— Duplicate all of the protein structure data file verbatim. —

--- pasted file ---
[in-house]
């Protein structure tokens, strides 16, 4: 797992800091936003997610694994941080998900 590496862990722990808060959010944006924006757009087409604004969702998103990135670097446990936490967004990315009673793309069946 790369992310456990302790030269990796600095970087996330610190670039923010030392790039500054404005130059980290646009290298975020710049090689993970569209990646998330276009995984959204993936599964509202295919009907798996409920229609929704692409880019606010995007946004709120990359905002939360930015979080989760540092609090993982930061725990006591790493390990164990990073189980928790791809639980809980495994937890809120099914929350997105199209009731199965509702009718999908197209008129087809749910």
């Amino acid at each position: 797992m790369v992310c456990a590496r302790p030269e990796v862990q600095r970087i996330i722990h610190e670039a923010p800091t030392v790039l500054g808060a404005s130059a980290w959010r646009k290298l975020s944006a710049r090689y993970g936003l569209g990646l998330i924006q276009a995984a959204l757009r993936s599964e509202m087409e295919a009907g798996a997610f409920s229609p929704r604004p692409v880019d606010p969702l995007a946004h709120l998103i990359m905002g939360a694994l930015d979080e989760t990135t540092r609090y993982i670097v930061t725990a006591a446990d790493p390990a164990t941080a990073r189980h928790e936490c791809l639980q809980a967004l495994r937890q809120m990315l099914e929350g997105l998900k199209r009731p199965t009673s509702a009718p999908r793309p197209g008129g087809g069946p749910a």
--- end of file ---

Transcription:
[in-house]
């Protein structure tokens, strides 16, 4: 797992800091936003997610694994941080998900 590496862990722990808060959010944006924006757009087409604004969702998103990135670097446990936490967004990315009673793309069946 790369992310456990302790030269990796600095970087996330610190670039923010030392790039500054404005130059980290646009290298975020710049090689993970569209990646998330276009995984959204993936599964509202295919009907798996409920229609929704692409880019606010995007946004709120990359905002939360930015979080989760540092609090993982930061725990006591790493390990164990990073189980928790791809639980809980495994937890809120099914929350997105199209009731199965509702009718999908197209008129087809749910």
């Amino acid at each position: 797992m790369v992310c456990a590496r302790p030269e990796v862990q600095r970087i996330i722990h610190e670039a923010p800091t030392v790039l500054g808060a404005s130059a980290w959010r646009k290298l975020s944006a710049r090689y993970g936003l569209g990646l998330i924006q276009a995984a959204l757009r993936s599964e509202m087409e295919a009907g798996a997610f409920s229609p929704r604004p692409v880019d606010p969702l995007a946004h709120l998103i990359m905002g939360a694994l930015d979080e989760t990135t540092r609090y993982i670097v930061t725990a006591a446990d790493p390990a164990t941080a990073r189980h928790e936490c791809l639980q809980a967004l495994r937890q809120m990315l099914e929350g997105l998900k199209r009731p199965t009673s509702a009718p999908r793309p197209g008129g087809g069946p749910a």